What housing projects are you working on now that illustrate the art of the possible in Los Angeles?

Starting with Downtown, when you interviewed me five years ago, we had just completed Flower Street Lofts by the Staples Center. That was the first major for-sale housing project in Downtown Los Angeles in 18 years.

Downtown is remarkable. It allows density. There is usually CRA involvement, and that is mostly a good thing.

Even more remarkable, really, is the Mid-Wilshire area, and West Hollywood too. The city of West Hollywood's redesign of Santa Monica Boulevard is truly remarkable. It helps that whole area. That area is one of the hottest, most desirable areas in town. It has the highest income demographics in the city. But again, the San Fernando Valley is falling behind.

The project we just completed for Snyder in North Hollywood is a CRA project; there is a place for the CRA in redevelopment, but I think there is a bigger place, obviously, for private enterprise to seize the opportunities of a certain area. That will involve allowing higher densities and, again, tightening the RAS ordinance. And we're seeing another new trend: rental housing is coming back very strong. The condominium cycle has run. Maybe inventory is up a little bit; sale prices are not going up, but stabilizing and maybe even going down a little bit.

Student housing is interesting. UCLA builds its own student housing; we did a lot of it. USC, surprisingly, has never built much student housing. Private developers like Jeff Palmer and Allen Casden, who is our client, are stepping and providing housing that is going to be used by students.

The other thing that has happened with the emergence of the urban markets, is that the historical component that was always so needed in Southern California-the Mediterranean look-has taken some steps back. More contemporary, modern architecture, urban architecture has stepped forward.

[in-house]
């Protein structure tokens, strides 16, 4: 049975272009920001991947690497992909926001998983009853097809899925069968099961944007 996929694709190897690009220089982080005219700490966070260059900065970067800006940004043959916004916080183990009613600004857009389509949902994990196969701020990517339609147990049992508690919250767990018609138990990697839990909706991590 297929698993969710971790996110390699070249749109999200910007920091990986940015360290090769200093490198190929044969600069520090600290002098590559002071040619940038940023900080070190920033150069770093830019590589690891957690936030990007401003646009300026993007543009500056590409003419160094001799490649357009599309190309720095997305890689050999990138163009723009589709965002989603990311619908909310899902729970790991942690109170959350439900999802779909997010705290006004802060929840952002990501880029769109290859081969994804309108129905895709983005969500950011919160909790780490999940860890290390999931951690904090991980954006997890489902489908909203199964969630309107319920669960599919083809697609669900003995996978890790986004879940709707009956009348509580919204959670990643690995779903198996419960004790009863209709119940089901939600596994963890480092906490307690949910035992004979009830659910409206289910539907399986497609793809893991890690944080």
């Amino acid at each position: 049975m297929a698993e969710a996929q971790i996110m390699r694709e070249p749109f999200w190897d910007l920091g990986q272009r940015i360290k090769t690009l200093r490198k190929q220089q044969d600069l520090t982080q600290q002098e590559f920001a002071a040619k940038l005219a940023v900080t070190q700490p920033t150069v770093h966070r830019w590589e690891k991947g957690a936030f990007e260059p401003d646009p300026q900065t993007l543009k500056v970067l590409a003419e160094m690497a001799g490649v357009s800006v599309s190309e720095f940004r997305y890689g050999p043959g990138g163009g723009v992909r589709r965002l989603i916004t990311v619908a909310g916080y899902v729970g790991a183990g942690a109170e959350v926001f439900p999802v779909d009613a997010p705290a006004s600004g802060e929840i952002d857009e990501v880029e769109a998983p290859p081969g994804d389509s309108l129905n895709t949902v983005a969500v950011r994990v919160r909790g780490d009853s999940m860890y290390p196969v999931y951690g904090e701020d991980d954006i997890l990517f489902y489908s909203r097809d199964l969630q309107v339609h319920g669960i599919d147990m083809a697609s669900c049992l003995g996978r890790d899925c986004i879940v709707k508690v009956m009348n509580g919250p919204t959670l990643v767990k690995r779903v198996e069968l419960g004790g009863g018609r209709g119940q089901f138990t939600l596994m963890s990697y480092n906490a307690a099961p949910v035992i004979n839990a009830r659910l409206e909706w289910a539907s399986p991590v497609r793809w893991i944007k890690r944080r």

What is your firm's dream? What inspires you to design and develop in L.A.?

I grew up in Holland in the 1950s, where housing was paramount, and came to California in the mid-'60s. I have just become an American citizen, about three months ago. I am very proud of that because I have been here over 40 years.

My dream was to create an urban housing firm. I went through the suburbs to do the work there-as we all did and had to do. But when I had the opportunity, I always wanted the urban work. And on my own, as a small-time developer developing small projects, I have done that. In Santa Monica I built four buildings, and I am very proud of them. Now, I am finding that many other firms would like to pursue my dream of doing urban housing at mid-rise and high-rise level. Our firm is still expanding. We purchased a building in Santa Monica. There are five partners in our firm; it is a multiple-principal firm. It's not just my work anymore, because Navy Banvard and Gustaf Soderbergh are taking stronger positions in the firm.

How many units of housing is the firm working on today?

Twenty-thousand, in planning, designing, and construction. We have 1,150 units at Hollywood and Argyle for the Clarett group alone. We also have an office in San Francisco and work in the East Bay.

Another big trend is that the big developers-from Lennar, to Toll Brothers, to Laing-who used to be much more suburban are now much more urban. Lennar Urban is working in Downtown Los Angeles. We are doing several projects with them, so they see the strength of the urban market.